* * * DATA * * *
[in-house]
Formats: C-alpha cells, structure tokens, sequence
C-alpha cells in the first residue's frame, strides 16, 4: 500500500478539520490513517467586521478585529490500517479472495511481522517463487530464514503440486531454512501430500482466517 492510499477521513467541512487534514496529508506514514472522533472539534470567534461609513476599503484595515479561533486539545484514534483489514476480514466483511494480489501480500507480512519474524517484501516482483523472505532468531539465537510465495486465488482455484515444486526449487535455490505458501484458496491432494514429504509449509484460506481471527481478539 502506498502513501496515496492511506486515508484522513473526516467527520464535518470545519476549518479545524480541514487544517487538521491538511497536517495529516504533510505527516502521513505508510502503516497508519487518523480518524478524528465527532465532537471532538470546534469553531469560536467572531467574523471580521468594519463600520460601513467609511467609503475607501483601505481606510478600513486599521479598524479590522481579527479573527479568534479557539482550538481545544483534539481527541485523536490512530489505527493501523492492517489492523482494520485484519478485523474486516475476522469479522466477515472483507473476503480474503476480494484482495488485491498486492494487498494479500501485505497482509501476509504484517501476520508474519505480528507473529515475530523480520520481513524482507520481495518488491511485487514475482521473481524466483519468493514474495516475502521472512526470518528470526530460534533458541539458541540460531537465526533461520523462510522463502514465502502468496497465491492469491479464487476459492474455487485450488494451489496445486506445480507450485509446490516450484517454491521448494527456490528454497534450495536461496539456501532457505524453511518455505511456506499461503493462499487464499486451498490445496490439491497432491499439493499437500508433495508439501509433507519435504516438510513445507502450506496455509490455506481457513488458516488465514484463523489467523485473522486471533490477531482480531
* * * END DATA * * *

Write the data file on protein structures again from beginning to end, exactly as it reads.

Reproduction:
[in-house]
Formats: C-alpha cells, structure tokens, sequence
C-alpha cells in the first residue's frame, strides 16, 4: 500500500478539520490513517467586521478585529490500517479472495511481522517463487530464514503440486531454512501430500482466517 492510499477521513467541512487534514496529508506514514472522533472539534470567534461609513476599503484595515479561533486539545484514534483489514476480514466483511494480489501480500507480512519474524517484501516482483523472505532468531539465537510465495486465488482455484515444486526449487535455490505458501484458496491432494514429504509449509484460506481471527481478539 502506498502513501496515496492511506486515508484522513473526516467527520464535518470545519476549518479545524480541514487544517487538521491538511497536517495529516504533510505527516502521513505508510502503516497508519487518523480518524478524528465527532465532537471532538470546534469553531469560536467572531467574523471580521468594519463600520460601513467609511467609503475607501483601505481606510478600513486599521479598524479590522481579527479573527479568534479557539482550538481545544483534539481527541485523536490512530489505527493501523492492517489492523482494520485484519478485523474486516475476522469479522466477515472483507473476503480474503476480494484482495488485491498486492494487498494479500501485505497482509501476509504484517501476520508474519505480528507473529515475530523480520520481513524482507520481495518488491511485487514475482521473481524466483519468493514474495516475502521472512526470518528470526530460534533458541539458541540460531537465526533461520523462510522463502514465502502468496497465491492469491479464487476459492474455487485450488494451489496445486506445480507450485509446490516450484517454491521448494527456490528454497534450495536461496539456501532457505524453511518455505511456506499461503493462499487464499486451498490445496490439491497432491499439493499437500508433495508439501509433507519435504516438510513445507502450506496455509490455506481457513488458516488465514484463523489467523485473522486471533490477531482480531